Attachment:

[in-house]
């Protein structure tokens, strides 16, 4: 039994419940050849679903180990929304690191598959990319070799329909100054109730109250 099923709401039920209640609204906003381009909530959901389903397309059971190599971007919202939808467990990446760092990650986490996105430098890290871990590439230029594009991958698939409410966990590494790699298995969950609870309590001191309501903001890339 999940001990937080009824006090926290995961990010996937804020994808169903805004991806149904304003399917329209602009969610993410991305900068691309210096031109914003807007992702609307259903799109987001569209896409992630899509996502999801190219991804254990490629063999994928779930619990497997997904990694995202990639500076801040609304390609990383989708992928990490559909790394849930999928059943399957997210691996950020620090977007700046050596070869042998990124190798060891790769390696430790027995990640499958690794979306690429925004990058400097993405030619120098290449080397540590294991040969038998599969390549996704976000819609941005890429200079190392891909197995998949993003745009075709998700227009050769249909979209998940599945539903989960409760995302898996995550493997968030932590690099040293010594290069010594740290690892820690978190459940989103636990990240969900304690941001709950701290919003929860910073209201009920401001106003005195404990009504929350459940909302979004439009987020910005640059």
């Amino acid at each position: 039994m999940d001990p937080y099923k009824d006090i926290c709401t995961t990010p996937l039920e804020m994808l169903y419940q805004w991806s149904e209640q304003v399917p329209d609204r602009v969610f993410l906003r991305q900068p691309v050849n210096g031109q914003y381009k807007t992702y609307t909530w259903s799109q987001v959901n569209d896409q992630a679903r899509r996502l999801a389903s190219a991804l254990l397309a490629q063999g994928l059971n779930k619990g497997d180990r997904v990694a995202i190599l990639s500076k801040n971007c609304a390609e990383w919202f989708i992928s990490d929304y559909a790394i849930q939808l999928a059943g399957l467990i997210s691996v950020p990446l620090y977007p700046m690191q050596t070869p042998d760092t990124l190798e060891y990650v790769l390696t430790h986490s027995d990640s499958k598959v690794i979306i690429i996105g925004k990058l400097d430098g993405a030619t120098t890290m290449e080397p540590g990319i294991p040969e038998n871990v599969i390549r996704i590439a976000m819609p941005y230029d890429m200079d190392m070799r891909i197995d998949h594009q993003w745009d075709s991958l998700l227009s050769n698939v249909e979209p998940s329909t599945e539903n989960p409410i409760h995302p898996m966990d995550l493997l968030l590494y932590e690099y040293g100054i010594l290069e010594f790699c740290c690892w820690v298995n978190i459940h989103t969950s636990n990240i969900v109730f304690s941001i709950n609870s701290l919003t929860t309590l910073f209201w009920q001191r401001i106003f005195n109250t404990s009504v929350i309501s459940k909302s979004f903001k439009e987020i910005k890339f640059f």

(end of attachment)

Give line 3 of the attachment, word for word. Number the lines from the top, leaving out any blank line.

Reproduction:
């Amino acid at each position: 039994m999940d001990p937080y099923k009824d006090i926290c709401t995961t990010p996937l039920e804020m994808l169903y419940q805004w991806s149904e209640q304003v399917p329209d609204r602009v969610f993410l906003r991305q900068p691309v050849n210096g031109q914003y381009k807007t992702y609307t909530w259903s799109q987001v959901n569209d896409q992630a679903r899509r996502l999801a389903s190219a991804l254990l397309a490629q063999g994928l059971n779930k619990g497997d180990r997904v990694a995202i190599l990639s500076k801040n971007c609304a390609e990383w919202f989708i992928s990490d929304y559909a790394i849930q939808l999928a059943g399957l467990i997210s691996v950020p990446l620090y977007p700046m690191q050596t070869p042998d760092t990124l190798e060891y990650v790769l390696t430790h986490s027995d990640s499958k598959v690794i979306i690429i996105g925004k990058l400097d430098g993405a030619t120098t890290m290449e080397p540590g990319i294991p040969e038998n871990v599969i390549r996704i590439a976000m819609p941005y230029d890429m200079d190392m070799r891909i197995d998949h594009q993003w745009d075709s991958l998700l227009s050769n698939v249909e979209p998940s329909t599945e539903n989960p409410i409760h995302p898996m966990d995550l493997l968030l590494y932590e690099y040293g100054i010594l290069e010594f790699c740290c690892w820690v298995n978190i459940h989103t969950s636990n990240i969900v109730f304690s941001i709950n609870s701290l919003t929860t309590l910073f209201w009920q001191r401001i106003f005195n109250t404990s009504v929350i309501s459940k909302s979004f903001k439009e987020i910005k890339f640059f």